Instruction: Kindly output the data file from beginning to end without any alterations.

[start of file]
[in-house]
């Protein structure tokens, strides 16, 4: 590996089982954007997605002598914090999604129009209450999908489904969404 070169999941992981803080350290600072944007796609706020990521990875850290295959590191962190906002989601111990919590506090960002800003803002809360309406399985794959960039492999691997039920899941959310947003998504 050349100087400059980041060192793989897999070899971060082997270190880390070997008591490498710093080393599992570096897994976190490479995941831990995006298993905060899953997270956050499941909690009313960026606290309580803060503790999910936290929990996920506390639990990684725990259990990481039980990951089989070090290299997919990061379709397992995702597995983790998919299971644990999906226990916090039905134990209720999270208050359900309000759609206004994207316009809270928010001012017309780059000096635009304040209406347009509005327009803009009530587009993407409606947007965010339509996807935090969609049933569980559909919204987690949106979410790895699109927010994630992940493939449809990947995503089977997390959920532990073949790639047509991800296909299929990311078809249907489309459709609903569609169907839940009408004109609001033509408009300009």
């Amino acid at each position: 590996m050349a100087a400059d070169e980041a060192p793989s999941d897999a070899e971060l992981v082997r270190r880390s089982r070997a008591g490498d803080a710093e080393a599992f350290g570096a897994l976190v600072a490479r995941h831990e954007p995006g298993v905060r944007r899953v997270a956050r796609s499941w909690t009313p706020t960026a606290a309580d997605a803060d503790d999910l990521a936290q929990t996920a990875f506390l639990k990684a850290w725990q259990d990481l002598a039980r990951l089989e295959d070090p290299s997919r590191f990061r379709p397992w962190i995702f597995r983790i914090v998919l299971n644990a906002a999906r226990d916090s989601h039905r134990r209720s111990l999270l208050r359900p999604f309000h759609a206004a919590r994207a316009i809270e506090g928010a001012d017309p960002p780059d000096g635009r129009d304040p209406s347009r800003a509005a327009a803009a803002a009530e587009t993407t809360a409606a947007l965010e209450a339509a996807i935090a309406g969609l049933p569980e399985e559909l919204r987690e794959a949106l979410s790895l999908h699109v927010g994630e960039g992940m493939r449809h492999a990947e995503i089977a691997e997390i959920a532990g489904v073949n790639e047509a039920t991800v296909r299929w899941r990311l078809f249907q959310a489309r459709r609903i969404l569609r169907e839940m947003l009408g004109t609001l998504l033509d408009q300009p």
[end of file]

[in-house]
């Protein structure tokens, strides 16, 4: 590996089982954007997605002598914090999604129009209450999908489904969404 070169999941992981803080350290600072944007796609706020990521990875850290295959590191962190906002989601111990919590506090960002800003803002809360309406399985794959960039492999691997039920899941959310947003998504 050349100087400059980041060192793989897999070899971060082997270190880390070997008591490498710093080393599992570096897994976190490479995941831990995006298993905060899953997270956050499941909690009313960026606290309580803060503790999910936290929990996920506390639990990684725990259990990481039980990951089989070090290299997919990061379709397992995702597995983790998919299971644990999906226990916090039905134990209720999270208050359900309000759609206004994207316009809270928010001012017309780059000096635009304040209406347009509005327009803009009530587009993407409606947007965010339509996807935090969609049933569980559909919204987690949106979410790895699109927010994630992940493939449809990947995503089977997390959920532990073949790639047509991800296909299929990311078809249907489309459709609903569609169907839940009408004109609001033509408009300009």
């Amino acid at each position: 590996m050349a100087a400059d070169e980041a060192p793989s999941d897999a070899e971060l992981v082997r270190r880390s089982r070997a008591g490498d803080a710093e080393a599992f350290g570096a897994l976190v600072a490479r995941h831990e954007p995006g298993v905060r944007r899953v997270a956050r796609s499941w909690t009313p706020t960026a606290a309580d997605a803060d503790d999910l990521a936290q929990t996920a990875f506390l639990k990684a850290w725990q259990d990481l002598a039980r990951l089989e295959d070090p290299s997919r590191f990061r379709p397992w962190i995702f597995r983790i914090v998919l299971n644990a906002a999906r226990d916090s989601h039905r134990r209720s111990l999270l208050r359900p999604f309000h759609a206004a919590r994207a316009i809270e506090g928010a001012d017309p960002p780059d000096g635009r129009d304040p209406s347009r800003a509005a327009a803009a803002a009530e587009t993407t809360a409606a947007l965010e209450a339509a996807i935090a309406g969609l049933p569980e399985e559909l919204r987690e794959a949106l979410s790895l999908h699109v927010g994630e960039g992940m493939r449809h492999a990947e995503i089977a691997e997390i959920a532990g489904v073949n790639e047509a039920t991800v296909r299929w899941r990311l078809f249907q959310a489309r459709r609903i969404l569609r169907e839940m947003l009408g004109t609001l998504l033509d408009q300009p």